Tag Archives: parties

100 Parties Project: No. 1, Fall Dinner Party

22nd December 2010

I’ve been cocooning for a while, so I thought this would be a good time to get started on the 100 Parties Project, to kick start the new year. We threw this little dinner party back in November.

Ten bucks of grocery store mums and daisies, some leftover kumquats, and bam! Centerpieces in 15 minutes. I like to put objects next to my arrangements to make tiny tableaus. This dinosaur fit right in with the color scheme. He is so ferocious. Grr.

I put the kumquats on long toothpicks for the nosegays, and skewers for the larger arrangement, then wrapped with a bit of floral tape so they’d stay put in the vases. Masking tape also works fine in a pinch if your vase is opaque.

The vases are thrifted. These little ones are Hawaiian pottery goblets I picked up in Portland. I’d never seen them before, but for some reason they’re everywhere up there.

The menu:

Pear Sidecars
Melissa and I had these in Portland, and they’ve become a favorite in the Summers and Mason households alike.

Antipasto Tray
We wing it, but there’s a basic outline on the other side of that link.

Red Wine
We weren’t particular about this, but if you have a pairing suggestion that you think fits this menu, leave it in comments and I’ll update.

Winter Veggie Soup with Goat Cheese Crostini
This is one of my favorite soups. It has a granny apple, maple syrup, and cayenne pepper for a little kick. Unexpected and delicious, plus you can make it ahead and pull it out of the freezer.

Honey Tangerines and Kumquats with Walnuts and Shaved Celery
This is crisp and palate-cleansy. It’s also how we ended up with extra kumquats for the centerpieces.

Pork Tenderloin and Potatoes
Bryan usually just does some sort of rub based on a random Epicurious recipe. If you wanted to really wow, you could also do the potatoes separately with some wilted Spinach and bacon.

Bill Granger’s Chocolate Pudding Cakes with Bourbon Whipped Cream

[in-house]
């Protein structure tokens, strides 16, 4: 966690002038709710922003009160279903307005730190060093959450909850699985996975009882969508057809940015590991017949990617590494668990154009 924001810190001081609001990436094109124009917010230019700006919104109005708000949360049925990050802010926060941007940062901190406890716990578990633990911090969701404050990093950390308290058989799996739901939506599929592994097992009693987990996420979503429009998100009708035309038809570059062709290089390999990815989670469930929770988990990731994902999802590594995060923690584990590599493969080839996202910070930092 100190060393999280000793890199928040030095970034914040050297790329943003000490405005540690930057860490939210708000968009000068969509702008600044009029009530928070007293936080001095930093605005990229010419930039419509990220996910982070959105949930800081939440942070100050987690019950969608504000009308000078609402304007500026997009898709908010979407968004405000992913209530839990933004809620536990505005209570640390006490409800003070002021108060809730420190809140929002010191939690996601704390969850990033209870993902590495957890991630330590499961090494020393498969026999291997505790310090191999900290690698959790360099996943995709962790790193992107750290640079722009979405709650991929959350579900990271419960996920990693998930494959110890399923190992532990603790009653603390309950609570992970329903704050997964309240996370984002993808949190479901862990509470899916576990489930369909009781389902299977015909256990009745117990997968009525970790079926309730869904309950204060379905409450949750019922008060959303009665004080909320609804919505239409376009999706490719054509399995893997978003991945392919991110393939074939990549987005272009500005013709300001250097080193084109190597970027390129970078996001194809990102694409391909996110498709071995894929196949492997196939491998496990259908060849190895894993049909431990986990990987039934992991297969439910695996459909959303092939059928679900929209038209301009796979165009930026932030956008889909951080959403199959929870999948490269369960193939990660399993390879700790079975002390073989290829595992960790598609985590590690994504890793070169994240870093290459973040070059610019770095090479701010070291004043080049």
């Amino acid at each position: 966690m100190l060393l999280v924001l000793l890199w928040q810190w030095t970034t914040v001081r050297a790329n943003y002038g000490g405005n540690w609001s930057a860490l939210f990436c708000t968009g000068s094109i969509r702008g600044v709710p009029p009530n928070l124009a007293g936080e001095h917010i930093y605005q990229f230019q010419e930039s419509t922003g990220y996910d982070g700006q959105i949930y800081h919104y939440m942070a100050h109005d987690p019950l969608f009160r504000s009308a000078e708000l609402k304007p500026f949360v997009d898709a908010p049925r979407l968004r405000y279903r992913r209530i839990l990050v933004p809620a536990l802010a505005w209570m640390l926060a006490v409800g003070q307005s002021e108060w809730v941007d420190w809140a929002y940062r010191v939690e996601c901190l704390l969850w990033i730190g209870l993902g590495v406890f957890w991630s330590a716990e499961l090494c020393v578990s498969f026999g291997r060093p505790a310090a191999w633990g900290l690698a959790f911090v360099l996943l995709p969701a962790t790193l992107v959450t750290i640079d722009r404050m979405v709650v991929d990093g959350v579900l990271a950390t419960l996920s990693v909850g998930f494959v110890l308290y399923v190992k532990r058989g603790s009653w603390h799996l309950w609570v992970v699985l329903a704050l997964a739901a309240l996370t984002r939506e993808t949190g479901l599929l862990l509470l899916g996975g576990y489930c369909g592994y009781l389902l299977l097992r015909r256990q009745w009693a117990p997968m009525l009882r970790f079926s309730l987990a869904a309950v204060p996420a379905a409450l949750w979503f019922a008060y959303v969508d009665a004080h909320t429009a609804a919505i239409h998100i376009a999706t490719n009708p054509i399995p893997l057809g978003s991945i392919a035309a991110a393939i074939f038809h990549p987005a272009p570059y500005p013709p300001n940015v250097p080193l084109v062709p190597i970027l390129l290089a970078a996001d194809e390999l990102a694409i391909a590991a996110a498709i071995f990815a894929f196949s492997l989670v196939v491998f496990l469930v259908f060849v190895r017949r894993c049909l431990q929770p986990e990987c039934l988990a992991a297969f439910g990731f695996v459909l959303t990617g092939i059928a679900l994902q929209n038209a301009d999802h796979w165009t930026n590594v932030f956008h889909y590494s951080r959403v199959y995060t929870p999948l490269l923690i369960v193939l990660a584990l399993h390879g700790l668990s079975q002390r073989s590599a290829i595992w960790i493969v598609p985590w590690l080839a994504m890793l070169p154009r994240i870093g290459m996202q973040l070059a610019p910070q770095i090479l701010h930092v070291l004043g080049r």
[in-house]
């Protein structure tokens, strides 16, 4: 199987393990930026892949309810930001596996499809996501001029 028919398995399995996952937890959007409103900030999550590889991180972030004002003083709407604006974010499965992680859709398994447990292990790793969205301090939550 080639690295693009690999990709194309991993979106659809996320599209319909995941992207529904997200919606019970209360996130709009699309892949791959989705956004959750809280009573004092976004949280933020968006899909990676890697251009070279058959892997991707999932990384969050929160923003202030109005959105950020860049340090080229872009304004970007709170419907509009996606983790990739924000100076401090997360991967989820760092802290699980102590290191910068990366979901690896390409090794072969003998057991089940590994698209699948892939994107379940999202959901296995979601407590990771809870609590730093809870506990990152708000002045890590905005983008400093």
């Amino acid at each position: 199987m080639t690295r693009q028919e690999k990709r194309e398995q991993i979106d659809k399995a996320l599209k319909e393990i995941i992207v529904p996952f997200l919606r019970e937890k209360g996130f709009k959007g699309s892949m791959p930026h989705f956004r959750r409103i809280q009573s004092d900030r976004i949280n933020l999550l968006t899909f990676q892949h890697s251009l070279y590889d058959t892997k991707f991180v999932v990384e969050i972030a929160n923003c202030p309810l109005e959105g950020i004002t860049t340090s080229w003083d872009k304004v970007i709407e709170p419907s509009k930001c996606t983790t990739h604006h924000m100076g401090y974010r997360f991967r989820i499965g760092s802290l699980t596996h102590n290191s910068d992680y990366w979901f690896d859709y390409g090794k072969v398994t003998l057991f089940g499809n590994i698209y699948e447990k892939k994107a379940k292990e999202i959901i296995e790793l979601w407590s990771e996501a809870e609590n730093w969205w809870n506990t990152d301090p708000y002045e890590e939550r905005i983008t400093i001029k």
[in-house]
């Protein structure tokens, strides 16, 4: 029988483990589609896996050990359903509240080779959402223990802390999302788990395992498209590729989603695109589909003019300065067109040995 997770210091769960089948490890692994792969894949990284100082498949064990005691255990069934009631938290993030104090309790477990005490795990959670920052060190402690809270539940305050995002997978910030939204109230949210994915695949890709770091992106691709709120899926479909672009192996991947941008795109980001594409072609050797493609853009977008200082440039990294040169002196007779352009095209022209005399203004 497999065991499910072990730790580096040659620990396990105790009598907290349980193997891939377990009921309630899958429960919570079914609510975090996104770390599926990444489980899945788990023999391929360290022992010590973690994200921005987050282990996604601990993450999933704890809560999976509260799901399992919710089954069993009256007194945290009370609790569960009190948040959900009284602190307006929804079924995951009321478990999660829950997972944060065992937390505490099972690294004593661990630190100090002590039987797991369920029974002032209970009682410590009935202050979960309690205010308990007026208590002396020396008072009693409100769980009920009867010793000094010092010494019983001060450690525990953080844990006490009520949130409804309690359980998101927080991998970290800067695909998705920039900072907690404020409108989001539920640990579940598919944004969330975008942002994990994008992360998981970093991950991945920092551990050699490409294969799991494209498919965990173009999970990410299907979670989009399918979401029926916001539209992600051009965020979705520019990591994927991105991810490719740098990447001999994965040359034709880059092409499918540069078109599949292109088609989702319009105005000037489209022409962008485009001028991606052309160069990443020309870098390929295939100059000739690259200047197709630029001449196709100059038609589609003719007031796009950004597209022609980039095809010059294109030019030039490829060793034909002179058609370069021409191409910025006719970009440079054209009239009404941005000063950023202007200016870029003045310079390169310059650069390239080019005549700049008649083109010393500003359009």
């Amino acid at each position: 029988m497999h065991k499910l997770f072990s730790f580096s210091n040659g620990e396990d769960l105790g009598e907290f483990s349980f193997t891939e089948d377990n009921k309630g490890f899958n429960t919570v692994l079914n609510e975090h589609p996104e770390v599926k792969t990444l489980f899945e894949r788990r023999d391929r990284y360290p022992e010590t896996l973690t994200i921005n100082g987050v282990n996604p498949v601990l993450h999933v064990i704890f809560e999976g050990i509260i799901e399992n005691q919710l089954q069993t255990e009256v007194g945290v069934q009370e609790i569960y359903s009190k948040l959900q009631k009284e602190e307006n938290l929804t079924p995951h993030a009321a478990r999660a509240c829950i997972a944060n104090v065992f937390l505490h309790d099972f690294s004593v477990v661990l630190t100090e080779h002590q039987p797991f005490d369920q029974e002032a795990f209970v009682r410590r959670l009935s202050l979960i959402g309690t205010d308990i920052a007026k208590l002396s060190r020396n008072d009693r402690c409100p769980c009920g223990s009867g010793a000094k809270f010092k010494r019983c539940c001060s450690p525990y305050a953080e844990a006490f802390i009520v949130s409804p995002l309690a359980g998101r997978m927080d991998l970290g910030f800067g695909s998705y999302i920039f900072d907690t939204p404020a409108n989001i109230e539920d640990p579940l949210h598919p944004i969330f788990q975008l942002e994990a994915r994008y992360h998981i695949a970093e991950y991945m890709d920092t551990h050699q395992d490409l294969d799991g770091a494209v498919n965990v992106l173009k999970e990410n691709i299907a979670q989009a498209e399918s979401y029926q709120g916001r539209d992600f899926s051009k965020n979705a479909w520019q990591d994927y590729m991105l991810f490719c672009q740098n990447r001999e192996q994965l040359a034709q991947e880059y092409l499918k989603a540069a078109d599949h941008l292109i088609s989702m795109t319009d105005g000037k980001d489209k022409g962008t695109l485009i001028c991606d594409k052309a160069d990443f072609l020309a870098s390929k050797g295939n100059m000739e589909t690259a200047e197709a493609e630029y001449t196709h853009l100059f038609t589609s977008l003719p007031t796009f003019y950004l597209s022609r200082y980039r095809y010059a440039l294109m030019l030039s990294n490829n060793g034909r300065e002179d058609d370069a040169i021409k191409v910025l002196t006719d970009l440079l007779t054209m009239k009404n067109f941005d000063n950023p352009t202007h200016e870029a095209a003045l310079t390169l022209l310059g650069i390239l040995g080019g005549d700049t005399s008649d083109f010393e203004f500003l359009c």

This will end you, it’s my go-to guest dessert. I measure everything out beforehand, then excuse myself for ten minutes to melt the chocolate and mix everything up. It takes about 15 minutes to bake while you finish your wine, and then you have simple, warm flourless chocolate cakes. Plus it makes the house smell beautiful.

Coffee and Tea
It was a Monday night, so we didn’t do port. In retrospect, this was a mistake. Be ye not so stupid.

Wedding Advice

14th October 2010

Getting married is like having a child, suddenly everyone wants to tell you what to do. I’m no exception. In fact, if you’re newly engaged, you may want to sit next to someone else at dinner, because I will not shut up about your wedding. It’s insufferable, I know, but I’m powerless to stop myself.

Anyway, here’s a little dose of unsolicited advice for those of you fortunate enough to live out of earshot:

Take a group photo. Nearly all the people you love are here, in one place. This isn’t likely to happen again until your funeral.

Be prepared. I had a kit on hand for minor emergencies. Having all my little fixes in one place made it easy for anyone to grab me a pair of scissors, some clear nail polish, a flask of bourbon. Here’s a bridal emergency kit list, but you’ll find a zillion of them online. Bridesmaids, if you’re extra helpful, telling the bride you’ll assemble this kit is a thoughtful gesture.

Let go of traditions that bug you. I’m a tall girl with an unfair advantage in the bouquet catching game. It often felt like an obligation to catch the bride’s bouquet before it fell on the floor when everyone else stepped out of the way. Of course then, you must grapple with the look of mild terror on the face of Boyfriend du Jour. So at our wedding, we called everyone onto the floor and announced that catching the bouquet meant prosperity beyond your wildest dreams.

The 6’8 Dutch guy caught it, and he’s currently my husband’s business partner. Fingers crossed, but I have heard a glowing crotch is auspicious.

Do something fun with your guest book. We had a friend take polaroids of guests, and it was such instant gratification to flip through it the next morning. Plus, we still look at it every once in a while.